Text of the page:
10. Kettle Bell Swings


Kettle bell workouts are amazing at targeting pretty much every muscle in your body. There are many different variations you can do, depending on what your goal is. Here we do a basic kettle bell swing.

Even basic kettle bell swings target a wide range of muscle groups. It targets muscles in your leg, such as hamstrings, glutes, quadriceps, and hip flexors. It also targets muscles in your upper body, such as the abdominals, lats, pecs, delts and trapezoid muscle.

How to perform a kettle bell swing:

  1. Choose a kettle bell at a comfortable weight (usually it’s about 8-12kg for women and 12-16 kg for men).
  2. Stand upright with your feet shoulder width apart.
  3. Hold the kettle bell between your legs using both arms.
  4. Swing the kettle bell upwards with both your arms extended.
  5. Swing the kettle bell back down until it reaches between your legs.
  6. When it reaches between your legs, ensure that you bend your knees and keep spine neutral. Your thighs should make close to a 45 degree angle with your shins.
  7. The key is to use your hips as a hinge.
  8. Swing it back up away from your body, contracting your glutes.

11. Bicep curl + Lunge


Bicep curl + Lunge

Lunges are ideal because they allow you to multitask and work on other parts of your body too. Here we combine the lunge, which is already a compound exercise, with a bicep curl (which is an isolation exercise). The result is that you work out your legs and arms at once.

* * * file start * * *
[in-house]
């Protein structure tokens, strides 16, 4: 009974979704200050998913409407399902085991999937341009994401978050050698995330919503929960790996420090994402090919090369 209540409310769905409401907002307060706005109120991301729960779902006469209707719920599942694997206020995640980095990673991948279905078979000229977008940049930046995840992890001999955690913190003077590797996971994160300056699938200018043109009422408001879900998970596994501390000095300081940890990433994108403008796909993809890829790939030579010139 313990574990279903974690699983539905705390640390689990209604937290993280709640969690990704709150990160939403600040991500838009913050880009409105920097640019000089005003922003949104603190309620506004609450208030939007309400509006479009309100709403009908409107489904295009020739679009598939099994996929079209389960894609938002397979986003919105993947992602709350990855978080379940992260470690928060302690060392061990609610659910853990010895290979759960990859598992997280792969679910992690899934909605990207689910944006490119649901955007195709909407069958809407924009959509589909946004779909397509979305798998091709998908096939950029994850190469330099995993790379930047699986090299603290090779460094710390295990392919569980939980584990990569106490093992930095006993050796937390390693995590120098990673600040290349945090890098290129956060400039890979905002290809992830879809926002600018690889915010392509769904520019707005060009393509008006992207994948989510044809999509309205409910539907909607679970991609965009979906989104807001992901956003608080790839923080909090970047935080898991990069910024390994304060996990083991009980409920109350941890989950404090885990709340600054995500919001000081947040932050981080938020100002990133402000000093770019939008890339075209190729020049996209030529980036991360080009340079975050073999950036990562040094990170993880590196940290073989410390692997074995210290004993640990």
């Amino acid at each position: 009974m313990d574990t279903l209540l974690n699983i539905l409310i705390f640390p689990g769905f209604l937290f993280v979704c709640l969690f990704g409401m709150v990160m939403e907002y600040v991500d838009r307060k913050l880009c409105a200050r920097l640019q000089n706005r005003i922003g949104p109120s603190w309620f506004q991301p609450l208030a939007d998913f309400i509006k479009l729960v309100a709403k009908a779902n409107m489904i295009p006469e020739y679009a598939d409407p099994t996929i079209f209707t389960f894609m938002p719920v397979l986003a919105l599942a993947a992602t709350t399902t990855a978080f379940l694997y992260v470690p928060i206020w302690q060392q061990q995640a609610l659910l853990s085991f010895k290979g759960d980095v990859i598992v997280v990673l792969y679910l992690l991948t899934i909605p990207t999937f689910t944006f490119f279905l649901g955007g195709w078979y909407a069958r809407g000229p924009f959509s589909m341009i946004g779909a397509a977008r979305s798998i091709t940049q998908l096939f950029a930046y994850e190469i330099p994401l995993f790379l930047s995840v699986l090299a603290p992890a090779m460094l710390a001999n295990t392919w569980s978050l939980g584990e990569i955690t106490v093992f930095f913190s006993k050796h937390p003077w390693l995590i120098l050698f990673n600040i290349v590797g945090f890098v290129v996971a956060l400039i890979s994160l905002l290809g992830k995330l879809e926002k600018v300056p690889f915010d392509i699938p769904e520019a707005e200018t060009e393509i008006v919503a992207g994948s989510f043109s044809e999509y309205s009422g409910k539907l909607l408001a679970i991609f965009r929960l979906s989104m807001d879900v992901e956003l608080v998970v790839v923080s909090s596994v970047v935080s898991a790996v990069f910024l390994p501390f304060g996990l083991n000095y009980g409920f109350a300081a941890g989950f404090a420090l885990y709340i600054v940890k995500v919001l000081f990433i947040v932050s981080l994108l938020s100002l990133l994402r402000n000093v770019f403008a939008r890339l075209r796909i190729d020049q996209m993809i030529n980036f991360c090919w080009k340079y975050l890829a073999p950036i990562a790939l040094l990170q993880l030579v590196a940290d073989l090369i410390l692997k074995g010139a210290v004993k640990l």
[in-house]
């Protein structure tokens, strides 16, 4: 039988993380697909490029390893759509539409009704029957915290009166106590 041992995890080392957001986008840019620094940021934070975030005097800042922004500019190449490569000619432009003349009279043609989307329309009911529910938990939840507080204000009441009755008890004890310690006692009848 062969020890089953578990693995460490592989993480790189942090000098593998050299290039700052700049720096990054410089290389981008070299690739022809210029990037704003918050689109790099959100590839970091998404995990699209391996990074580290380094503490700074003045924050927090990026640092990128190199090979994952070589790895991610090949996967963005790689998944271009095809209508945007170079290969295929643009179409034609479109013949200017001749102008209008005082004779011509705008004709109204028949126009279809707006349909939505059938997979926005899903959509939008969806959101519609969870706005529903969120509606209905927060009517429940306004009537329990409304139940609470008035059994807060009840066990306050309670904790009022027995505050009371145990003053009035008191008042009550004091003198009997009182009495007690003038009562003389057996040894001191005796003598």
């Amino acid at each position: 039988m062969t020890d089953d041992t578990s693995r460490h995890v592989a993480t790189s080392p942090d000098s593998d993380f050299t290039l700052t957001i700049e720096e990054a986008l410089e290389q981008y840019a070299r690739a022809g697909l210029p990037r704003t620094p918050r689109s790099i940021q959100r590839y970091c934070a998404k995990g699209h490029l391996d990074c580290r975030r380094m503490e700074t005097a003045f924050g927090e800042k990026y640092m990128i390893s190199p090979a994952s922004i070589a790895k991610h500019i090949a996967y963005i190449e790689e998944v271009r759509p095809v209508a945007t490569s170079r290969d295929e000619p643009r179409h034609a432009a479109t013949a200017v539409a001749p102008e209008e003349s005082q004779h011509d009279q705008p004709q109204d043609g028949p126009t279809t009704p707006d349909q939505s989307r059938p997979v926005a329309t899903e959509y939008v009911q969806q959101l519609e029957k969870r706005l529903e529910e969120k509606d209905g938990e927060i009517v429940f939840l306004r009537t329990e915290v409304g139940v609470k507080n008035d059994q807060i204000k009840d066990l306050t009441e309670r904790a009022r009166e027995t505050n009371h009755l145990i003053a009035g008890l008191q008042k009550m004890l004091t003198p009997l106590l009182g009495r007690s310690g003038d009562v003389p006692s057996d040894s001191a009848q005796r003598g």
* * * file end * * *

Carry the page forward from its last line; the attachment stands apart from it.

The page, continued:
This move works out muscle groups in the legs like the glutes, hamstrings and quads (just like a lunge). It also works out your biceps. Not only does it work the same muscle groups as the traditional lunge, but those muscles have to work harder now, thanks to the extra weight.

How to perform the exercise:

  1. Stand with a pair of dumbbells on each arm.
  2. Bend your knees and lower yourself into a lunge, with one of your legs bent behind you.
  3. As you lower yourself into a lunge position, bend your elbows and lift the dumbbells upwards to perform a bicep curl.
  4. Alternate your legs and arms, so that you perform the bicep curl on your other arm and bend your other leg behind you.

Wrapping it Up


There are many benefits of doing compound exercises over isolation exercises.

For example, because you work on several muscle groups at the same time, your workouts will be more efficient and time-saving. Also, as humans, we didn’t evolve to do isolation type exercises that only work one joint or muscle group.

Most things we do in life involve using several muscle groups at once.While isolation exercises may allow you to grow one particular muscle group, compound exercise allow your muscles to grow more proportionally.

Using multiple muscle groups at once requires more calories from your body, so it is better for weight loss as well. Some evidence suggests that working several muscle groups at once led to better gains and V02 max (maximum amount of oxygen a person uses during exercise).

Compound Exercises